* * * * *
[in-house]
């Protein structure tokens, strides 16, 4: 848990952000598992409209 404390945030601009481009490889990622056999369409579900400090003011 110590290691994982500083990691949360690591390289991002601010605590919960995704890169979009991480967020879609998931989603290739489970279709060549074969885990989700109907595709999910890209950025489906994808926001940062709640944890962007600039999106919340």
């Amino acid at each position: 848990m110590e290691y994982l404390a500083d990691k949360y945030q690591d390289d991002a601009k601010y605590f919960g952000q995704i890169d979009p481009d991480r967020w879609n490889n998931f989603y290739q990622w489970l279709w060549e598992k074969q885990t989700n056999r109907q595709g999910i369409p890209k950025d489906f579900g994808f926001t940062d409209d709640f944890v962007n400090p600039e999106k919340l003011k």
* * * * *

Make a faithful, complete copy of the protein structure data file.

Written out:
[in-house]
């Protein structure tokens, strides 16, 4: 848990952000598992409209 404390945030601009481009490889990622056999369409579900400090003011 110590290691994982500083990691949360690591390289991002601010605590919960995704890169979009991480967020879609998931989603290739489970279709060549074969885990989700109907595709999910890209950025489906994808926001940062709640944890962007600039999106919340």
């Amino acid at each position: 848990m110590e290691y994982l404390a500083d990691k949360y945030q690591d390289d991002a601009k601010y605590f919960g952000q995704i890169d979009p481009d991480r967020w879609n490889n998931f989603y290739q990622w489970l279709w060549e598992k074969q885990t989700n056999r109907q595709g999910i369409p890209k950025d489906f579900g994808f926001t940062d409209d709640f944890v962007n400090p600039e999106k919340l003011k």